Whatever Else You Think Of Teens, You Can’t Say They’re Overcautious

Who says teenagers are always reckless? Last year, students in grades 9-12 were more likely to eat five daily servings of fruits and vegetables (22 percent did so) than to have had four or more sexual partners in their lives (14.4 percent). And while 30.2 percent had recently ridden in a car with a driver who’d been drinking, just 18.2 percent seldom or never wear seat belts. These and a ton of other statistics come from the 2003 Youth Risk Behavior Surveillance System report, published this month by the Centers for Disease Control and Prevention. The report notes a decline since 1991 in several categories of misbehavior. But the incidence of risky activity remains high.

On the forbidden-substance front, the number of kids who said they’ve ever consumed alcohol fell to 75 percent last year, vs. 82 percent in 1991. Still, 45.8 percent of girls and 43.8 percent of boys had knocked back at least one drink in the 30 days before being queried; 27.5 percent of girls and 29 percent of boys had consumed five or more drinks in a row on at least one occasion during that period. While smoking has abated (after having risen during much of the 1990s), 21.9 percent of girls and 21.8 percent of boys were classified as current cigarette users. As for marijuana, 19.3 percent of girls and 25.1 percent of boys had smoked it at least once in the 30 days before being questioned. Fewer had used cocaine (3.5 percent of girls, 4.6 percent of boys).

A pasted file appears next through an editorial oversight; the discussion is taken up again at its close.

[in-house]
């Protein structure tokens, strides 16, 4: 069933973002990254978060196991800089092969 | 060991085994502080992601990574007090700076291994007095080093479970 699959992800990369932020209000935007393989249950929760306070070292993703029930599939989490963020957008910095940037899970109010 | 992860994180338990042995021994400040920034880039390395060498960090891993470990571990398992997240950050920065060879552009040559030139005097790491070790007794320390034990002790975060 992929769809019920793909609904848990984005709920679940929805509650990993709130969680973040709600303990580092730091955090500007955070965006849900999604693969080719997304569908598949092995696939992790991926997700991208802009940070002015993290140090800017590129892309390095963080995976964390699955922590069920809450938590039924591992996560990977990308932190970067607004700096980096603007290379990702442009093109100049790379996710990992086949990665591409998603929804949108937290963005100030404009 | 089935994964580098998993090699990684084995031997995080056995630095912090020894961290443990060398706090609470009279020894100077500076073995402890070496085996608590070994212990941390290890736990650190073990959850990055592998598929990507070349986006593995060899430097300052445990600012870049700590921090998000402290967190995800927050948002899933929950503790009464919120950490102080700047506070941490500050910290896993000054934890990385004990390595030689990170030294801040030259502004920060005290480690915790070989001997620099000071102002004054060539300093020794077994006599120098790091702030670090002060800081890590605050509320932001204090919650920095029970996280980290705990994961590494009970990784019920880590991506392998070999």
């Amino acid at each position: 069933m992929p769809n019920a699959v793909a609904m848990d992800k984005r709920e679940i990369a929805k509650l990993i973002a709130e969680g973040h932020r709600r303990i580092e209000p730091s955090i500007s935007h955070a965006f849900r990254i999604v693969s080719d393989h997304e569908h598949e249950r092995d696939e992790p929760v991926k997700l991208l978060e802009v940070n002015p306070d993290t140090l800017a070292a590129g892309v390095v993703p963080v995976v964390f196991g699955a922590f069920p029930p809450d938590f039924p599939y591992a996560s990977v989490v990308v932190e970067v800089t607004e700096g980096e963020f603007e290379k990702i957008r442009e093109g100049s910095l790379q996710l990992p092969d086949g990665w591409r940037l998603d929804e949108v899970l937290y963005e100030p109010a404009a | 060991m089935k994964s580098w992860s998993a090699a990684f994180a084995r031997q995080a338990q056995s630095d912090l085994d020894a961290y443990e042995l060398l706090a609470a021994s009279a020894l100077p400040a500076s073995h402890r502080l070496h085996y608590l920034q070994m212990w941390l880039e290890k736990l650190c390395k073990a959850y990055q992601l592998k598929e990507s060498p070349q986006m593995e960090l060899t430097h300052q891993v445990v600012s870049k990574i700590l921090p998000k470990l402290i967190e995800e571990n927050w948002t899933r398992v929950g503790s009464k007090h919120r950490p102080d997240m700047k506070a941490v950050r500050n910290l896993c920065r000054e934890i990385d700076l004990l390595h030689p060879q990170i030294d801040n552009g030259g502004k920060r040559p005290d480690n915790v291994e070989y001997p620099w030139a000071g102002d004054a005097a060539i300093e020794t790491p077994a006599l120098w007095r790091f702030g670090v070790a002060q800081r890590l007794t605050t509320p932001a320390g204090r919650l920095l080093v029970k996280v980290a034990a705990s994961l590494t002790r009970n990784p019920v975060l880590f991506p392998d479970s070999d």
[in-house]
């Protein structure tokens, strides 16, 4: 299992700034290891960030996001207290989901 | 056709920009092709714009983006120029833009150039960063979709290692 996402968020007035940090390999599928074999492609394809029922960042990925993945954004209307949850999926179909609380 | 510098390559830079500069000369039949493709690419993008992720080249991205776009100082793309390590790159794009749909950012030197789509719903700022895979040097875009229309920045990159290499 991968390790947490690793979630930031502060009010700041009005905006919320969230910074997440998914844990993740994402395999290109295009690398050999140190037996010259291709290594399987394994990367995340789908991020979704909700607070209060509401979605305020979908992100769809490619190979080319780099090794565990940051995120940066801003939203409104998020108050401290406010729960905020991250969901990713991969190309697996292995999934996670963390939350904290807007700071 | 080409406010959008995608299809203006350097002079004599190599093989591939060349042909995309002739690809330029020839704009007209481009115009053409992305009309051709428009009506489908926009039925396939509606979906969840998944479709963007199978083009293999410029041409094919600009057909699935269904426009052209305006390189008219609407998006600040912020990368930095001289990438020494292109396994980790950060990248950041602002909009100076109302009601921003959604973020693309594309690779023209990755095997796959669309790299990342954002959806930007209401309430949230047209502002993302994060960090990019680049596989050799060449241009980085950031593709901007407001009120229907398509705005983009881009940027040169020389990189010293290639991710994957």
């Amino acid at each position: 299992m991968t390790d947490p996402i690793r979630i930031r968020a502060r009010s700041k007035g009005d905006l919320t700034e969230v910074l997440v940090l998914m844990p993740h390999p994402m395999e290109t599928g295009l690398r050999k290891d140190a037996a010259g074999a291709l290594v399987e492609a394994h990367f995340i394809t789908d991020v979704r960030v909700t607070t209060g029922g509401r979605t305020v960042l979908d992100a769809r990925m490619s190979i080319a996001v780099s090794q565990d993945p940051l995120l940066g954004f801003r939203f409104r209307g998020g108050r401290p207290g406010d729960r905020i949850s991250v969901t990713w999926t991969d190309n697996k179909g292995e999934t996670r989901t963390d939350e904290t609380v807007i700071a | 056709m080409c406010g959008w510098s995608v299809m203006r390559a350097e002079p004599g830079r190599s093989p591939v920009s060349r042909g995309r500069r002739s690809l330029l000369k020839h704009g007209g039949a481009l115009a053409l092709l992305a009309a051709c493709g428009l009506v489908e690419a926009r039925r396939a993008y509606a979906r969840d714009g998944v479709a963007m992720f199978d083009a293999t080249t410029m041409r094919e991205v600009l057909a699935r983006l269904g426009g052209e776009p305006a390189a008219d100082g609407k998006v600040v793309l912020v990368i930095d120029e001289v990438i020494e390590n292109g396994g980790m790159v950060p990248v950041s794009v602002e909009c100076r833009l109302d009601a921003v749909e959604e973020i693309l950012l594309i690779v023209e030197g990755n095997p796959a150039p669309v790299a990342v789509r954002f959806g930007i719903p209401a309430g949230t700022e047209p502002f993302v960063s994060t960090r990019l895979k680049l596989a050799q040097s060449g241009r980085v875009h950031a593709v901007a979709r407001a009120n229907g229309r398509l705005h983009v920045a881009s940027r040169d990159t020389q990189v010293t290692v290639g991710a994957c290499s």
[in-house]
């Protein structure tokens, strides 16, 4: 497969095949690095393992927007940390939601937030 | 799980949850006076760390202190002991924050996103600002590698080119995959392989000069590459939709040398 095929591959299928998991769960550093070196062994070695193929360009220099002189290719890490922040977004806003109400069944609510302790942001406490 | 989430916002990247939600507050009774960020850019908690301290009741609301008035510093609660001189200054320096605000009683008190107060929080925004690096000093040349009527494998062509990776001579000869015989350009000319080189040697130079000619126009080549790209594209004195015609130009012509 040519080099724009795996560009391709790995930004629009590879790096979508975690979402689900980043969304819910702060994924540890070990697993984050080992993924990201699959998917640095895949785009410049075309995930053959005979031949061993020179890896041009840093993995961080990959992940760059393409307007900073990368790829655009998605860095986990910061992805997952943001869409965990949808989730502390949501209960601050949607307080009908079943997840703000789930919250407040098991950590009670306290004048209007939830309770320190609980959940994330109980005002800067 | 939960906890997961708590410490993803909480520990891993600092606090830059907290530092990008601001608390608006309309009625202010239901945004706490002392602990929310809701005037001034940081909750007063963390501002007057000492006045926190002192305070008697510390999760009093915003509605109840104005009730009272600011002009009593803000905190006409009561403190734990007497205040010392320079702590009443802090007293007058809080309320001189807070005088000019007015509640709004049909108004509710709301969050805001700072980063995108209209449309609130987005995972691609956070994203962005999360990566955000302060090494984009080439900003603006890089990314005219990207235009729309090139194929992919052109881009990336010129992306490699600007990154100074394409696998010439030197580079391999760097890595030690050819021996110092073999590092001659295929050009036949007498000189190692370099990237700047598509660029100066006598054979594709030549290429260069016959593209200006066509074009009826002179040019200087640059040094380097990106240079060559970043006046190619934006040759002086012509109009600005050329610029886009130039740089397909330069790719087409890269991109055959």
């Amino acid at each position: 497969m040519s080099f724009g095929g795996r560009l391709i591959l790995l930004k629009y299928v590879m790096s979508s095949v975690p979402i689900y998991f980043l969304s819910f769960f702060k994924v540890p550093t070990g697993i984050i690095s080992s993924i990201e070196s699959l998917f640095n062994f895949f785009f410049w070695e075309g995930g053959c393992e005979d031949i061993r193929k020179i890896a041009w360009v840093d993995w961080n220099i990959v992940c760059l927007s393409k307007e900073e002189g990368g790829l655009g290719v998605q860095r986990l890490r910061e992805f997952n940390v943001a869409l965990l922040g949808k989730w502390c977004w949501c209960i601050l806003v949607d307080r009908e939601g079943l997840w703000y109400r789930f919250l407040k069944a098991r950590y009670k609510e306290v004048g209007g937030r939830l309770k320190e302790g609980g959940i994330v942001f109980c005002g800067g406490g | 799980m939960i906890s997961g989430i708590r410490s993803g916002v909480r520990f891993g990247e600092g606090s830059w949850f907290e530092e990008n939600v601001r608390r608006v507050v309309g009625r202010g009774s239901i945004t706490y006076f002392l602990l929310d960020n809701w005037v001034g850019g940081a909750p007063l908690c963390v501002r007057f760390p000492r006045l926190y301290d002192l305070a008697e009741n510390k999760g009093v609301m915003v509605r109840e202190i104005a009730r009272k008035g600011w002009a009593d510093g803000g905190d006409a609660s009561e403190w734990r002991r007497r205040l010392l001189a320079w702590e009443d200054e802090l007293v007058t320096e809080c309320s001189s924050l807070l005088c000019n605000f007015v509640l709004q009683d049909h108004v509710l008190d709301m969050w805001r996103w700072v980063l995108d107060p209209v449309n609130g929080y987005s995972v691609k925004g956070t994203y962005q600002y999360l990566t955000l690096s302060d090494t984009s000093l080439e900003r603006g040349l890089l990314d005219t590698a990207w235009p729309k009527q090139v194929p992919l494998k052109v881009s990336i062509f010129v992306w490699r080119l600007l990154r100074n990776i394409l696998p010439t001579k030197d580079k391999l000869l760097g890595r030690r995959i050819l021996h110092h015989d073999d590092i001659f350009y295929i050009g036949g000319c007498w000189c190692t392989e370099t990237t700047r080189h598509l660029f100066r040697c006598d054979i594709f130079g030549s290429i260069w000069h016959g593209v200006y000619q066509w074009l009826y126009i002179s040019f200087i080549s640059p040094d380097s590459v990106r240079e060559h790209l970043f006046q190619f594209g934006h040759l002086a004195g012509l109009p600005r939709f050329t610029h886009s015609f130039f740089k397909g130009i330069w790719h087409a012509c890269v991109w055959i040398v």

With a bit of cross-referencing, we can deduce that some students get vigorous exercise that does not consist of having sex: 55 percent of girls and 70 percent of boys said they’d engaged in “vigorous physical activity” on at least three of the seven days prior to being polled. By contrast, a mere 45.3 percent of girls and 48 percent of boys reported having had sexual intercourse at least once in their lives. The figures don’t do much, though, to support the talk of a boomlet in teen chastity. Among kids in the 12th grade, 62.3 percent of girls and 60.7 percent of boys said they’d had sex. And one-fifth of 12th-graders (17.9 percent of girls, 22.2 percent of boys) said they’d had least four sexual partners.

The report indicates that while teens are prone to violence, they’re inept at inflicting it on each other. One-third of students—25.1 percent of girls, 40.5 percent of boys—said they’d been in a physical fight at least once in the past 12 months. But just 2.6 percent of girls and 5.7 percent of boys sustained injuries that required the attention of a nurse or doctor. Few girls supplement their fists with a gun, as 1.6 percent reported having carried one in the 30 days prior to the survey. For boys, the figure was an alarming 10.2 percent.